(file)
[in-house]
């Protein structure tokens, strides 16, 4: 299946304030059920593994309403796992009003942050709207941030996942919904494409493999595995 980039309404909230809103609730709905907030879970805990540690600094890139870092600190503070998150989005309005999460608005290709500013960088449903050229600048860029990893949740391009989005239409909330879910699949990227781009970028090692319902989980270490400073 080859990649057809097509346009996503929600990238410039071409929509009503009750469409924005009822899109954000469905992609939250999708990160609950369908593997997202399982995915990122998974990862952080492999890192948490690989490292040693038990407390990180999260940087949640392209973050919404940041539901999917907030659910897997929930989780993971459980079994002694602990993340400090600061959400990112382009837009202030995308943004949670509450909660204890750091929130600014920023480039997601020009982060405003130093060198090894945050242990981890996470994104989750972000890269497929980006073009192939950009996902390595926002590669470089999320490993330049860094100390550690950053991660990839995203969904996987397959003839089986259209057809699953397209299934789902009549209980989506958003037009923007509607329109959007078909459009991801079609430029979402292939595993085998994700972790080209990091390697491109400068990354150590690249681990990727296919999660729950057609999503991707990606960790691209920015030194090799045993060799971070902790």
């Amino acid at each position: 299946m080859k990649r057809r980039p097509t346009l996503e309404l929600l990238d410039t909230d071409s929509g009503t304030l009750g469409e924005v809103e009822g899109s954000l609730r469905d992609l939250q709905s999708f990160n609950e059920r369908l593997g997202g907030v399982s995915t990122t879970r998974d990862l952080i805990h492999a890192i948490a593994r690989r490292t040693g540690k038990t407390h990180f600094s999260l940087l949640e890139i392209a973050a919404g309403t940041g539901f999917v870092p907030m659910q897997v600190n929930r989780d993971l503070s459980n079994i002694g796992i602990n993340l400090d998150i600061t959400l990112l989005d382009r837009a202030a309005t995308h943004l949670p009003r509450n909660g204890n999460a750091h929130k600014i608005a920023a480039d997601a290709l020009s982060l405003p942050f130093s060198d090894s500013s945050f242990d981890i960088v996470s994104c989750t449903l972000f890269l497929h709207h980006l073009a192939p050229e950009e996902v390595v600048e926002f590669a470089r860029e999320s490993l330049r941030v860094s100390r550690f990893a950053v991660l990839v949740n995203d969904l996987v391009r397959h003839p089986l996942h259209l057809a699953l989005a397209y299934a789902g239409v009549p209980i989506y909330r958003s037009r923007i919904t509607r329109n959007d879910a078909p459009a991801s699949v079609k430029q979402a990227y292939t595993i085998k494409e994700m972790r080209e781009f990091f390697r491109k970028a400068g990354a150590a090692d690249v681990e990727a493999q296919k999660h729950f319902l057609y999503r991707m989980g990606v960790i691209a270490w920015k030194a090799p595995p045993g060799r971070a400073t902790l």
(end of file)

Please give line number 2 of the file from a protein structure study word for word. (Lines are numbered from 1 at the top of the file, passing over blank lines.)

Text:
């Protein structure tokens, strides 16, 4: 299946304030059920593994309403796992009003942050709207941030996942919904494409493999595995 980039309404909230809103609730709905907030879970805990540690600094890139870092600190503070998150989005309005999460608005290709500013960088449903050229600048860029990893949740391009989005239409909330879910699949990227781009970028090692319902989980270490400073 080859990649057809097509346009996503929600990238410039071409929509009503009750469409924005009822899109954000469905992609939250999708990160609950369908593997997202399982995915990122998974990862952080492999890192948490690989490292040693038990407390990180999260940087949640392209973050919404940041539901999917907030659910897997929930989780993971459980079994002694602990993340400090600061959400990112382009837009202030995308943004949670509450909660204890750091929130600014920023480039997601020009982060405003130093060198090894945050242990981890996470994104989750972000890269497929980006073009192939950009996902390595926002590669470089999320490993330049860094100390550690950053991660990839995203969904996987397959003839089986259209057809699953397209299934789902009549209980989506958003037009923007509607329109959007078909459009991801079609430029979402292939595993085998994700972790080209990091390697491109400068990354150590690249681990990727296919999660729950057609999503991707990606960790691209920015030194090799045993060799971070902790």